Giant, big-ass dinner salad

Italian is an interesting language, with lots of sneaky ways to give a slightly different meaning to your words. A while ago I mentioned the masculine and feminine version of each word, which can be a problem for us foreigners. Another way in which Italians change their words, is with a suffix. The most widely used of these must be the diminutive suffix. Technically, all the diminutive suffix does is make things smaller: gatto, a cat; gattino, a small cat. A kitty, if you will.

Then there’s also a suffix used to make things bigger. I love it. In English you can make things smaller (horsey, doggy, sweetie et cetera) but a suffix that makes things bigger was new to me. Of course, in English you can add something like ‘mega’ or ‘super’, but it’s just not the same – mega is a word onto itself, whereas the Italian suffix –one can only live if it’s attached to another word, like some sort of wordy parasite. Plus, the Italians put their mega suffix to creative use, and sometimes they use it change a word’s meaning. For instance, guanto, glove; guantone, boxing glove. Barba, beard; barbone, homeless person. See what they did there?

Anyway, both the diminutive and the mega suffix are also used slyly to make things sound better. Just as we might go for ‘a cheeky wee drink’ (and end up completely sloshed  after 6 pints and a round of shots), here people might eat ‘un gelatino‘ (a tiny ice cream), drink ‘un bicchierino di vino‘ (a small glass of wine) or leave the car parked on the zebra crossing for just ‘un attimino‘ (a brief moment).

Of course, the opposite is valid, too, as proven by the insalatona. This is essentially a salad, but they present it as a sort of full meal around here. This insalatona is not just any salad – that would be an insalata. An insalatona is a giant salad, and therefore worthy of being classified as dinner. Well, they’re not fooling me with their sneaky suffixes – a salad is a salad. But I suppose now that it’s getting hot and stuffy here in Turin, having something cold for dinner is not actually such a bad idea, especially if it’s something filling and deeply savoury. This type of weather calls for a salade Niçoise. It’s one of those classics, so I’m pretty sure that there’s one correct way to prepare it, and this it not it. This is mine, and I like it.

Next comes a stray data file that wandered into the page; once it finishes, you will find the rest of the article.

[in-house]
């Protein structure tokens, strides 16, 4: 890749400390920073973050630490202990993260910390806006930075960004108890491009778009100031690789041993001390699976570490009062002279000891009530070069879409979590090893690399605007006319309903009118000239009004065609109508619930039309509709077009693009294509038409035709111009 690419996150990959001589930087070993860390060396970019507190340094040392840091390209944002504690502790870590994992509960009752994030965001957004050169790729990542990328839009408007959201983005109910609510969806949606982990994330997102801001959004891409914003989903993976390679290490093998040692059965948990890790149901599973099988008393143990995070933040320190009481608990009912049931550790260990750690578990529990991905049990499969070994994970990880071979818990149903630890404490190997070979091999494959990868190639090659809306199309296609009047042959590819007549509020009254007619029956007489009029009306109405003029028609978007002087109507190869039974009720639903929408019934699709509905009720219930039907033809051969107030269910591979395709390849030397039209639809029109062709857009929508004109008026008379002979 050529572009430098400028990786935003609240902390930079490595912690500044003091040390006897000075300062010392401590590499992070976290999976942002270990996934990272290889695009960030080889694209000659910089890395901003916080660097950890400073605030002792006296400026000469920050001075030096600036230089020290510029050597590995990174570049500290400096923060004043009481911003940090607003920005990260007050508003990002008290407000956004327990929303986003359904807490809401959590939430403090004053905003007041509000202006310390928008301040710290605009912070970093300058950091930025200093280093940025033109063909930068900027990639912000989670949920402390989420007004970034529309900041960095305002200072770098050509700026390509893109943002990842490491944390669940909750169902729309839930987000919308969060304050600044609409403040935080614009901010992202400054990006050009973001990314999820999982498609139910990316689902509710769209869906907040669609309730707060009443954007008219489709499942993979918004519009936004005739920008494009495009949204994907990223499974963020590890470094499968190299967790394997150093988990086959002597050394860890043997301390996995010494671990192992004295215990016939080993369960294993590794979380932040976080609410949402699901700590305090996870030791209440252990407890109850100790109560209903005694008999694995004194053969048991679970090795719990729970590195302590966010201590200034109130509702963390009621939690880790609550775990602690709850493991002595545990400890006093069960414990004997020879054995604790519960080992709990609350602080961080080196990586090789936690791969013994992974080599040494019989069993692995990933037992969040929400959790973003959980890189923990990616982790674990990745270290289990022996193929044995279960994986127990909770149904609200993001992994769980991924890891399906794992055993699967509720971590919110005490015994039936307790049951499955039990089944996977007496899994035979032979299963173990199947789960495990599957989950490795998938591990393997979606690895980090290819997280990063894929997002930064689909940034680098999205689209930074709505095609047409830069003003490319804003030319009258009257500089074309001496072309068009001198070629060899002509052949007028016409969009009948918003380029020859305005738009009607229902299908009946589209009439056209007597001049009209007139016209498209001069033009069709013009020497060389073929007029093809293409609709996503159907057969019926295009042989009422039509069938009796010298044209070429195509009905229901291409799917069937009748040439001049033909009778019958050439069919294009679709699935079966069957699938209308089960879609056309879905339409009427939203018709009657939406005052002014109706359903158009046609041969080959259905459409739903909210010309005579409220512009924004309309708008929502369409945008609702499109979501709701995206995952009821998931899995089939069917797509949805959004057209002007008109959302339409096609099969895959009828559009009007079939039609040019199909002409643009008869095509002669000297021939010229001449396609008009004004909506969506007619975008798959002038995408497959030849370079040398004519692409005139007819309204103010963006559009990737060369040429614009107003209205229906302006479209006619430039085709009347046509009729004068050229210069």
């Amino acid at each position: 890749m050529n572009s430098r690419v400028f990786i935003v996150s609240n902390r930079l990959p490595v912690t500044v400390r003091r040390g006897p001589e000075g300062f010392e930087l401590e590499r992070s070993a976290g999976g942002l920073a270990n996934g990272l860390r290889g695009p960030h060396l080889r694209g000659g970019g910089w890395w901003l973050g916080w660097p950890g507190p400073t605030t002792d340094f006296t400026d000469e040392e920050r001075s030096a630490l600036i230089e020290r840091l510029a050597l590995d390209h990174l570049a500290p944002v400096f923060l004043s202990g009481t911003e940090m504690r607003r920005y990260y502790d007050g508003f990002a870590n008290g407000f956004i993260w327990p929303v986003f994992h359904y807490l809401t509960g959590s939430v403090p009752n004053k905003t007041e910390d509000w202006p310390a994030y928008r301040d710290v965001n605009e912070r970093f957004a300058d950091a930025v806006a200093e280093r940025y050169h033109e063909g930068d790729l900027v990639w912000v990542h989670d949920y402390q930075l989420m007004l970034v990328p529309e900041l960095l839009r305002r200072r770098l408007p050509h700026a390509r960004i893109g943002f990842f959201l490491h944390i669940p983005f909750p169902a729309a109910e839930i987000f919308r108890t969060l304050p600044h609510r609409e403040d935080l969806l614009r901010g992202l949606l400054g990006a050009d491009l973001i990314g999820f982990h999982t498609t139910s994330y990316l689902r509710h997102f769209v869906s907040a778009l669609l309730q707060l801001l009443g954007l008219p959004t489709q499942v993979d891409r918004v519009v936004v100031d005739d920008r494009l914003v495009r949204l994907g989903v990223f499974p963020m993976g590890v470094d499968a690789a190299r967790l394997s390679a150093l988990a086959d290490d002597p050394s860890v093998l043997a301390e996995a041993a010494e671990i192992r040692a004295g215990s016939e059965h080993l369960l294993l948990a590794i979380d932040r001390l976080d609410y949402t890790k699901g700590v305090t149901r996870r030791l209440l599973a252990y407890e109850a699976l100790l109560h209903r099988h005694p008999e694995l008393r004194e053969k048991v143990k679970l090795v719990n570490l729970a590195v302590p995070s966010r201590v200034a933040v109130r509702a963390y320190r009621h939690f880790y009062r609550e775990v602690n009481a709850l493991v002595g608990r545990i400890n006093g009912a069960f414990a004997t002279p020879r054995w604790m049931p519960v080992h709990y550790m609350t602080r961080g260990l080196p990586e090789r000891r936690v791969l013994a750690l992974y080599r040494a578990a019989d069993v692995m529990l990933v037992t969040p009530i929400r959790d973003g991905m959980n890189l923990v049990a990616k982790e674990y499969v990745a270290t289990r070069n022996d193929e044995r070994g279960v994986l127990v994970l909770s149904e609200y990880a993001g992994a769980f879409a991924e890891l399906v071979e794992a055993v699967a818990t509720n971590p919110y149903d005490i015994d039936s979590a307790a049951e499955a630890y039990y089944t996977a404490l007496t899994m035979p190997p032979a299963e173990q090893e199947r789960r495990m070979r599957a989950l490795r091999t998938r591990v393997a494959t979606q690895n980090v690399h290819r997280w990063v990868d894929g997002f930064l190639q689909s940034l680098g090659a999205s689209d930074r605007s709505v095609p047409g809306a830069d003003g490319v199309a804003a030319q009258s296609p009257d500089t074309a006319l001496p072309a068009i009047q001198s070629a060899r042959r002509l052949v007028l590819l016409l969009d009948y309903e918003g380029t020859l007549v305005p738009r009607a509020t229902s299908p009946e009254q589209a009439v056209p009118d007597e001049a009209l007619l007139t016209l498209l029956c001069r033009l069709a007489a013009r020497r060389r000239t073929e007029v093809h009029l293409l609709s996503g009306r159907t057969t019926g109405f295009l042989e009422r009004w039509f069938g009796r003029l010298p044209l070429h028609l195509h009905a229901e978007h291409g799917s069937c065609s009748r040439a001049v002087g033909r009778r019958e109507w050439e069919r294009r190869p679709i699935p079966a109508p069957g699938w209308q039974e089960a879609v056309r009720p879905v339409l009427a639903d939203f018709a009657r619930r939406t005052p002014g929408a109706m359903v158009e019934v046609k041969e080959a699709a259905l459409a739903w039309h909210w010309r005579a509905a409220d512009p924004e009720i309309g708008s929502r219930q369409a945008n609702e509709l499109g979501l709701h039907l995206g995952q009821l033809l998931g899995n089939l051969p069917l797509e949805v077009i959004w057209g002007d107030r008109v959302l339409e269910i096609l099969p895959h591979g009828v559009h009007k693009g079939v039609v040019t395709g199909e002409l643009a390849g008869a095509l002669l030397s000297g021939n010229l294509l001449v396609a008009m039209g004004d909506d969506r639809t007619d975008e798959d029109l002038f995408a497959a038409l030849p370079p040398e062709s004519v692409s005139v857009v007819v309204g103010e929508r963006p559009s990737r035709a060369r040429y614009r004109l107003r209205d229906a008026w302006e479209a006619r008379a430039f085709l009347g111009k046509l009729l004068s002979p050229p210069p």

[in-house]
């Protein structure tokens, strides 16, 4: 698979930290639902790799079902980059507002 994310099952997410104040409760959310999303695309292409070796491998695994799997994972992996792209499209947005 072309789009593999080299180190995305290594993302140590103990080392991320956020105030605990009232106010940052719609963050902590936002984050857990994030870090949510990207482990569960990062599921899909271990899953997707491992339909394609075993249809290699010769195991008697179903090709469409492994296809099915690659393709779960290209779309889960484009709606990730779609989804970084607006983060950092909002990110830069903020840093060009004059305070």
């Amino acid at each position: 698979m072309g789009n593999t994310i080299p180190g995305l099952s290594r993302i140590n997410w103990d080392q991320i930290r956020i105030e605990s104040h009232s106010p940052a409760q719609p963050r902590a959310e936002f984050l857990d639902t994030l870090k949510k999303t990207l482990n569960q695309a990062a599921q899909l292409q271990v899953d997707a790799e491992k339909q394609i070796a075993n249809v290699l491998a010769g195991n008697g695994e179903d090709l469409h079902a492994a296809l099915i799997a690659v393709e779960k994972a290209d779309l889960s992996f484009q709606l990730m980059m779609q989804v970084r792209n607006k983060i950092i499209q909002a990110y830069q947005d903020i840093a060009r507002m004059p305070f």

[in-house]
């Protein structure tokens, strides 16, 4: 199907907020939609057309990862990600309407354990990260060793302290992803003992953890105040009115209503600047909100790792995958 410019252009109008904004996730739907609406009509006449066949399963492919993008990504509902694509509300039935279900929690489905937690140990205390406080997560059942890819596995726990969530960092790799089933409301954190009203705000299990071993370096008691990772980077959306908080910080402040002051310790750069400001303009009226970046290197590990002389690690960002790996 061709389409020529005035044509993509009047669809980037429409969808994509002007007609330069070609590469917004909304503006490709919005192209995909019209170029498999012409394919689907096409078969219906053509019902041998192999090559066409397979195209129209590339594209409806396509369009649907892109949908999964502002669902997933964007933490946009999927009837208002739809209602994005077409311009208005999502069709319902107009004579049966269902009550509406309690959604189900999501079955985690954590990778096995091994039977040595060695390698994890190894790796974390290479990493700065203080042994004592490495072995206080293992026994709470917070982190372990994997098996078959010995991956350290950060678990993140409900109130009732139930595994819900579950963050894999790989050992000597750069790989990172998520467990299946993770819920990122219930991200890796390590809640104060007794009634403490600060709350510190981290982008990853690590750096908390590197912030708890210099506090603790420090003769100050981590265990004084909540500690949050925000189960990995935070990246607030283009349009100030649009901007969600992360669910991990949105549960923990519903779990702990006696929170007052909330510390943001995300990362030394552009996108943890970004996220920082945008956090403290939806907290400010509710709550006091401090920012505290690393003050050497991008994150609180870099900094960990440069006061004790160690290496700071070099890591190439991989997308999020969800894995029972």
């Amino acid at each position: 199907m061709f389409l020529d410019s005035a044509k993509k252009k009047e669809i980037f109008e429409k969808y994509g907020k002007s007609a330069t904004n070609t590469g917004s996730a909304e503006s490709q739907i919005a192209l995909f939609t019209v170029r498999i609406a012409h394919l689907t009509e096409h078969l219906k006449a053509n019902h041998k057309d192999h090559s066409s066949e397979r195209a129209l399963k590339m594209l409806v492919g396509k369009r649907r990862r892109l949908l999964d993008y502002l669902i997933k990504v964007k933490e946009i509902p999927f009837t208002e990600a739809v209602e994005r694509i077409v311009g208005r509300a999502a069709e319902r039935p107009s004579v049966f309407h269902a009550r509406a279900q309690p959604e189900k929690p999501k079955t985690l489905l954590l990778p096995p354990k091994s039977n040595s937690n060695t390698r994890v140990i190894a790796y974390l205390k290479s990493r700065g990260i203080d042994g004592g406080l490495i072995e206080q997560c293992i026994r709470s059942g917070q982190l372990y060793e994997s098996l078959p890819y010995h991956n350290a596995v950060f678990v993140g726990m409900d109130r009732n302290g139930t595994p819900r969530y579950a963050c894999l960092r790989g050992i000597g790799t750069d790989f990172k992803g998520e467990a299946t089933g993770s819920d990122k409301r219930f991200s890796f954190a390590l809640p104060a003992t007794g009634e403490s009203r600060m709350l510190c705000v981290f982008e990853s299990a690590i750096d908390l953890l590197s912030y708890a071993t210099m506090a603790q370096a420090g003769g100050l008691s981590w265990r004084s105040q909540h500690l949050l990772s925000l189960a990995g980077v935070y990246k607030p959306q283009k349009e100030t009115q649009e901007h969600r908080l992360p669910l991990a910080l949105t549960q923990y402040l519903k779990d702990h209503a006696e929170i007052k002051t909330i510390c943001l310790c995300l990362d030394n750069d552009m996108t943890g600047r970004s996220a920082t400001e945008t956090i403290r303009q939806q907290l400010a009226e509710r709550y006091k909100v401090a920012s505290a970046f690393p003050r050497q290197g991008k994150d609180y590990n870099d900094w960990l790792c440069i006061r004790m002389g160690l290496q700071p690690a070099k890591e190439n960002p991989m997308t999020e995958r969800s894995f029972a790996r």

...and calls it a nikoois salad

For a whole bunch of people:

  • 1 kg of potatoes
  • half a kg of green beans
  • 4 eggs
  • a good handful of black olives
  • 200 gr cherry tomatoes
  • 1 tin of tuna

For the vinaigrette:

  • half a tbsp grainy mustard
  • 6 tbsp olive oil
  • juice of half a lemon
  • some sugar, some black pepper

So peel, cut (in eighths), and boil your potatoes. Clean your green beans and cook them. Boil your eggs, drain, and peel.

In the meantime, as all of your stuff is boiling, make your vinaigrette. Mix all your vinaigrette ingredients together and stir like a mental. OK, done.

So chuck your potatoes and your green beans in a big ass bowl together. Add in 2/3 of the vinaigrette, then mix well. Now add the other ingredients in a way that is pleasing to the eye. By this I mean: pile cherry halved tomatoes, quartered eggs, olives and tuna on top of the tatties and green beans.

Top with the final 1/3 of the vinaigrette. Then just eat it.

IMG_3353 IMG_3351

About La dittatrice

After years of being based in Glasgow, I've recently made a home for myself in Turin, Italy, for the time being, at least. This blog is my captain's log. Here I note down what I did, and what I ate. A story, then a recipe. That's how this here works. Updates on Wednesdays.
This entry was posted in cooking, Food, recipes, salad and tagged , , , , , , . Bookmark the permalink.

Leave a Reply

Fill in your details below or click an icon to log in:

WordPress.com Logo

You are commenting using your WordPress.com account. Log Out / Change )

Twitter picture

You are commenting using your Twitter account. Log Out / Change )

Facebook photo

You are commenting using your Facebook account. Log Out / Change )

Google+ photo

You are commenting using your Google+ account. Log Out / Change )

Connecting to %s